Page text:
Pamela McCalman, La Trobe University; Catherine Chamberlain, The University of Melbourne, and Machellee Kosiak, Australian Catholic University
While Australia is one of the safest places in the world to give birth, First Nations women are three times more likely to die in childbirth than other Australian women (17.5 vs 5.5 per 100,000 women from 2012-2019).
And First Nations infants are almost twice as likely to die in the first month of life (16% vs 9% per 1,000), with preterm birth the biggest cause of mortality.
The causes of these gaps in life expectancy are complex and stem from colonisation, including:
- racism and lack of cultural safety in hospitals and from healthcare providers
- pregnant First Nations women avoiding antenatal care for fear of child protection services taking their children. This is a legacy of the “stolen generations” with continuing high rates of child removals
- closures of regional and remote birthing services requiring more First Nations women to leave home and travel long distances to give birth, often alone. Some women opt to give birth without a midwife, which can have significant issues for mother and baby.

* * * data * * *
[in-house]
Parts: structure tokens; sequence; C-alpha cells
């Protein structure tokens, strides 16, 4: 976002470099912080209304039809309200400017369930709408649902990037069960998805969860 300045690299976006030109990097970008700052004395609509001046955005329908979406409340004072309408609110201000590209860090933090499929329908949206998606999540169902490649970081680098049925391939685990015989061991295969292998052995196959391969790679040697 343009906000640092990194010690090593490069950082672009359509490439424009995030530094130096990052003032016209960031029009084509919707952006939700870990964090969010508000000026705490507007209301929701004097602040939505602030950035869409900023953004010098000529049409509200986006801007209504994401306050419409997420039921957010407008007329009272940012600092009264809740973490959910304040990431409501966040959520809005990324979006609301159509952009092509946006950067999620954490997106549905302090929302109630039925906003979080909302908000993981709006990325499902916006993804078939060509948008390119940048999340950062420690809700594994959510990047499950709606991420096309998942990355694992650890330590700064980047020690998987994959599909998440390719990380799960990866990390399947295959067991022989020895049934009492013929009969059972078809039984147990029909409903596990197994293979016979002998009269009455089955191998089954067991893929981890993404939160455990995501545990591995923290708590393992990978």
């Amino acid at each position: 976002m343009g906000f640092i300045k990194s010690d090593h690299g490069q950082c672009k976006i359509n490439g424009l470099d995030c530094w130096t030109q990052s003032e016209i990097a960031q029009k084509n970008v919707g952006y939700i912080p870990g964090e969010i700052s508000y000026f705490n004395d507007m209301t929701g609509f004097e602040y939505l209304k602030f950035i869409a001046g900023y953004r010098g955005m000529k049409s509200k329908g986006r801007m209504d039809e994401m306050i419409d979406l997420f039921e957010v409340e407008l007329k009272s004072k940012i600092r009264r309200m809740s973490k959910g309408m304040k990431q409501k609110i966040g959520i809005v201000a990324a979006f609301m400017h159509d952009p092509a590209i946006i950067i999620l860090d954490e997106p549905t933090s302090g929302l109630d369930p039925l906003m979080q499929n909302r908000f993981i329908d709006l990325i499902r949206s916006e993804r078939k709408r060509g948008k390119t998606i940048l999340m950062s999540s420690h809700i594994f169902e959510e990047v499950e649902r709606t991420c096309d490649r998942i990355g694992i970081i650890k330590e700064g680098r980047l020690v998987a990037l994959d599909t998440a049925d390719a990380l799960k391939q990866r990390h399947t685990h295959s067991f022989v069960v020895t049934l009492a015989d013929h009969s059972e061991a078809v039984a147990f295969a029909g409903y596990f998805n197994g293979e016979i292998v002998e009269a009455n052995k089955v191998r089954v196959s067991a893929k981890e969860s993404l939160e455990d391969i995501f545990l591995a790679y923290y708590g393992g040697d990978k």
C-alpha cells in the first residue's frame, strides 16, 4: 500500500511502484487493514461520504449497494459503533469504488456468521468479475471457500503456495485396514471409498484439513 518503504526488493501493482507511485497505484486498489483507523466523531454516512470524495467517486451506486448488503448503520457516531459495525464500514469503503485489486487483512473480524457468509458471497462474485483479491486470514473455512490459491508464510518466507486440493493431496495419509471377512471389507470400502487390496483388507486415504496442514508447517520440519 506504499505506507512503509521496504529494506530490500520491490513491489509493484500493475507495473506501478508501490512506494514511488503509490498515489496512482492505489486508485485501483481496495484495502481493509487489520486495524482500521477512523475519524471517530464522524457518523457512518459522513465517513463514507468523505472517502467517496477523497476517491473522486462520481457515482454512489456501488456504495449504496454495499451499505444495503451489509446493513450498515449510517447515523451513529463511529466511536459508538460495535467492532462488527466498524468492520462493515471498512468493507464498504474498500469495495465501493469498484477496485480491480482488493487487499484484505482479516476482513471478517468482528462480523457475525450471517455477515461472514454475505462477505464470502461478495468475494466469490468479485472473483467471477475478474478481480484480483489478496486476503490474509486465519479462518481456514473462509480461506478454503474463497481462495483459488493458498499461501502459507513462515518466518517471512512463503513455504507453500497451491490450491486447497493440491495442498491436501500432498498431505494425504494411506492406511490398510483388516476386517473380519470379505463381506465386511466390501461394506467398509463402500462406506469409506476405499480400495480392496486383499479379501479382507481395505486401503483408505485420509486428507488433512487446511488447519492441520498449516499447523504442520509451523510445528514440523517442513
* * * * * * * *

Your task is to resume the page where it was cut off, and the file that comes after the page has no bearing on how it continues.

Ensuring First Nations children are born healthy and strong is the second Closing the Gap target – a critical foundation for “everyone enjoying long and healthy lives”. A much needed step to guarantee this is to increase First Nations health workers, particularly midwives and nurses.
Addressing the health impacts of colonisation
Before colonisation, in some First Nations, new parents were supported using principles of “Grandmothers” law. This is traditional childbearing knowledge held by senior community women. Children’s development was nurtured through extended kinship and community care.
These holistic care systems have been disrupted and western maternity services are informed by research conducted “on” First Nations people instead of in collaboration with or by First Nations people. This has led to a focus in the medical literature on the “five Ds” – disparity, deprivation, disadvantage, dysfunction and difference, rather than evidence reflecting the strengths of First Nations people and culture.
This is reflected in Australia’s policies, health and education systems which reinforce the legitimacy of “western” knowledge over First Nations knowledges. This leads to ongoing failures to improve First Nations people’s health and maternity services.
Western maternity services are often too busy and task-orientated with rigid structures not suited to providing holistic women-centred maternity care that enables flexibility for cultural birthing practices.
The “Birthing in Our Community” study showed culturally-safe models which enable care from a known midwife throughout pregnancy, birth and up until six weeks after birth, can significantly improve health outcomes for First Nations women and babies.
This research found women were approximately 50% more likely to attend the recommended number of antenatal visits, 38% less likely to give birth prematurely, and 34% more likely to be “exclusively” breastfeeding when they leave hospital.